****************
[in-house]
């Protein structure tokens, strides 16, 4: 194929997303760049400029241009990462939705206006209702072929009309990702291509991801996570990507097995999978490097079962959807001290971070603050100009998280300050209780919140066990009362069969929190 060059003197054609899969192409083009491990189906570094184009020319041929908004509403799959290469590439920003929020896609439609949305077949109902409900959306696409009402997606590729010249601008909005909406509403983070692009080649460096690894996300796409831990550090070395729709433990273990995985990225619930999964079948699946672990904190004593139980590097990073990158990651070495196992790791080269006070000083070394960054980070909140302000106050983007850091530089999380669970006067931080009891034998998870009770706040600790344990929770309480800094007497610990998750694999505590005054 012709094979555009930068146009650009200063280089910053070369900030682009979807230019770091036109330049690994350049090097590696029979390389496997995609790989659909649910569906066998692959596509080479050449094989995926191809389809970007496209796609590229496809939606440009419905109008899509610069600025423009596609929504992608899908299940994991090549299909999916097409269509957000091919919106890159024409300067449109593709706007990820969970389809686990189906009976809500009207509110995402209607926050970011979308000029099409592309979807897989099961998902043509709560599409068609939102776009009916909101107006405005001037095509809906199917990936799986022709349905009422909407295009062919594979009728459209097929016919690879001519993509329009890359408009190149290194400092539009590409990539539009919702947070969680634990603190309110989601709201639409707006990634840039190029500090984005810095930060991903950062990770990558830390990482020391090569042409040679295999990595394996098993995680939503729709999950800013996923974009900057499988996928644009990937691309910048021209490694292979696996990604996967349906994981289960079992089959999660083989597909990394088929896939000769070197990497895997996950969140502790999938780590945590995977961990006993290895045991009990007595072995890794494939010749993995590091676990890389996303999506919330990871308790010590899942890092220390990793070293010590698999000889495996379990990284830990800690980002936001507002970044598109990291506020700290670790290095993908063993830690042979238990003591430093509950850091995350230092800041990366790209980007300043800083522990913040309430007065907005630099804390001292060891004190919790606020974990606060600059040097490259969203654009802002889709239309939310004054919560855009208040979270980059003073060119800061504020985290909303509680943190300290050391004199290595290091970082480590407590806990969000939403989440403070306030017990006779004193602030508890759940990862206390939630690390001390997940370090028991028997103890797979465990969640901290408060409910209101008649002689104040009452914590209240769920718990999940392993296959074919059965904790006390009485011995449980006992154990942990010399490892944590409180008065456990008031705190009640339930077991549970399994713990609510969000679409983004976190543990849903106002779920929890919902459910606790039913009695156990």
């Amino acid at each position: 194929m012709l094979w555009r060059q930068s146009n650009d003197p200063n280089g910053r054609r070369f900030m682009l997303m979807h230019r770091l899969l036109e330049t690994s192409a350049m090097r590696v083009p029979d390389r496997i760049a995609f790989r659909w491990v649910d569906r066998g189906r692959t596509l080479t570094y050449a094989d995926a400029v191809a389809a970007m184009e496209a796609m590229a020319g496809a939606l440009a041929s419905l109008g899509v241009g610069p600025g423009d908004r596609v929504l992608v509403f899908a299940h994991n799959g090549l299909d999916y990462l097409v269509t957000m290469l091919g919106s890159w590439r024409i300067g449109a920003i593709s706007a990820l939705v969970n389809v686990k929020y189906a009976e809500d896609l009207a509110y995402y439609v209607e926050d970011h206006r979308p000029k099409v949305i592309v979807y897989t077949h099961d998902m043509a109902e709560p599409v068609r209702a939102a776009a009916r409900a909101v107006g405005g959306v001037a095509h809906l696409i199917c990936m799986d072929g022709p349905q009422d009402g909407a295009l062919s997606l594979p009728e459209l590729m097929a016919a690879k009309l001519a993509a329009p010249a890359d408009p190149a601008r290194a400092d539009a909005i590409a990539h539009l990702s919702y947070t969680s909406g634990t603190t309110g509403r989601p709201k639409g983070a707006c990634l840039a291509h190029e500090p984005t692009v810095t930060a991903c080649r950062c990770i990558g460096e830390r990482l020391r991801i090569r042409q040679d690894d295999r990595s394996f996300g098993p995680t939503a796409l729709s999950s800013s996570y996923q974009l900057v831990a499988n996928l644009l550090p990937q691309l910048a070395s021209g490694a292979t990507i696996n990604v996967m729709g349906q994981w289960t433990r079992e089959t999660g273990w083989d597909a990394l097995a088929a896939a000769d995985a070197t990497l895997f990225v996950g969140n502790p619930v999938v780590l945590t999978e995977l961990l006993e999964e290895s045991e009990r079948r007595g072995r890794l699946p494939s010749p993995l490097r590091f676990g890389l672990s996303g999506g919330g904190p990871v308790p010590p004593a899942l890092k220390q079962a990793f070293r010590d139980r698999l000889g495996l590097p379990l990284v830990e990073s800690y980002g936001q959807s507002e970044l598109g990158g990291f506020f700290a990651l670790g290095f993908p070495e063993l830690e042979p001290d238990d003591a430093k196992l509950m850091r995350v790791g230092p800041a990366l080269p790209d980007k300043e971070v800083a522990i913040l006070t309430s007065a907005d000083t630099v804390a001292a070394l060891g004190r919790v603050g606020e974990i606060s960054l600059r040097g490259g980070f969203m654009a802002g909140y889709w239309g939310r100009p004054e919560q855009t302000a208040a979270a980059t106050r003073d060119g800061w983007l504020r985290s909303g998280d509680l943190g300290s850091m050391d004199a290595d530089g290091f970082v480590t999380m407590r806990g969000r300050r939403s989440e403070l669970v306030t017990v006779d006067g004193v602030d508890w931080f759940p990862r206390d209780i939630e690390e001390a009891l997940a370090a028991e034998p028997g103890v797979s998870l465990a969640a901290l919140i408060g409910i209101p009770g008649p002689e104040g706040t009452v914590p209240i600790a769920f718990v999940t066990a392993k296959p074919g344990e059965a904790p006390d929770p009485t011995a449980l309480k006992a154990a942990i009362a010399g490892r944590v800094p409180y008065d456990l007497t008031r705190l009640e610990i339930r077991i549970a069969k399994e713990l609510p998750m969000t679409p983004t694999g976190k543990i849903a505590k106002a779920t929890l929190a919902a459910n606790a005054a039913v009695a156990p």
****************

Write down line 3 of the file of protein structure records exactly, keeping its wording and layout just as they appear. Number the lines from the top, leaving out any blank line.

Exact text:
């Amino acid at each position: 194929m012709l094979w555009r060059q930068s146009n650009d003197p200063n280089g910053r054609r070369f900030m682009l997303m979807h230019r770091l899969l036109e330049t690994s192409a350049m090097r590696v083009p029979d390389r496997i760049a995609f790989r659909w491990v649910d569906r066998g189906r692959t596509l080479t570094y050449a094989d995926a400029v191809a389809a970007m184009e496209a796609m590229a020319g496809a939606l440009a041929s419905l109008g899509v241009g610069p600025g423009d908004r596609v929504l992608v509403f899908a299940h994991n799959g090549l299909d999916y990462l097409v269509t957000m290469l091919g919106s890159w590439r024409i300067g449109a920003i593709s706007a990820l939705v969970n389809v686990k929020y189906a009976e809500d896609l009207a509110y995402y439609v209607e926050d970011h206006r979308p000029k099409v949305i592309v979807y897989t077949h099961d998902m043509a109902e709560p599409v068609r209702a939102a776009a009916r409900a909101v107006g405005g959306v001037a095509h809906l696409i199917c990936m799986d072929g022709p349905q009422d009402g909407a295009l062919s997606l594979p009728e459209l590729m097929a016919a690879k009309l001519a993509a329009p010249a890359d408009p190149a601008r290194a400092d539009a909005i590409a990539h539009l990702s919702y947070t969680s909406g634990t603190t309110g509403r989601p709201k639409g983070a707006c990634l840039a291509h190029e500090p984005t692009v810095t930060a991903c080649r950062c990770i990558g460096e830390r990482l020391r991801i090569r042409q040679d690894d295999r990595s394996f996300g098993p995680t939503a796409l729709s999950s800013s996570y996923q974009l900057v831990a499988n996928l644009l550090p990937q691309l910048a070395s021209g490694a292979t990507i696996n990604v996967m729709g349906q994981w289960t433990r079992e089959t999660g273990w083989d597909a990394l097995a088929a896939a000769d995985a070197t990497l895997f990225v996950g969140n502790p619930v999938v780590l945590t999978e995977l961990l006993e999964e290895s045991e009990r079948r007595g072995r890794l699946p494939s010749p993995l490097r590091f676990g890389l672990s996303g999506g919330g904190p990871v308790p010590p004593a899942l890092k220390q079962a990793f070293r010590d139980r698999l000889g495996l590097p379990l990284v830990e990073s800690y980002g936001q959807s507002e970044l598109g990158g990291f506020f700290a990651l670790g290095f993908p070495e063993l830690e042979p001290d238990d003591a430093k196992l509950m850091r995350v790791g230092p800041a990366l080269p790209d980007k300043e971070v800083a522990i913040l006070t309430s007065a907005d000083t630099v804390a001292a070394l060891g004190r919790v603050g606020e974990i606060s960054l600059r040097g490259g980070f969203m654009a802002g909140y889709w239309g939310r100009p004054e919560q855009t302000a208040a979270a980059t106050r003073d060119g800061w983007l504020r985290s909303g998280d509680l943190g300290s850091m050391d004199a290595d530089g290091f970082v480590t999380m407590r806990g969000r300050r939403s989440e403070l669970v306030t017990v006779d006067g004193v602030d508890w931080f759940p990862r206390d209780i939630e690390e001390a009891l997940a370090a028991e034998p028997g103890v797979s998870l465990a969640a901290l919140i408060g409910i209101p009770g008649p002689e104040g706040t009452v914590p209240i600790a769920f718990v999940t066990a392993k296959p074919g344990e059965a904790p006390d929770p009485t011995a449980l309480k006992a154990a942990i009362a010399g490892r944590v800094p409180y008065d456990l007497t008031r705190l009640e610990i339930r077991i549970a069969k399994e713990l609510p998750m969000t679409p983004t694999g976190k543990i849903a505590k106002a779920t929890l929190a919902a459910n606790a005054a039913v009695a156990p």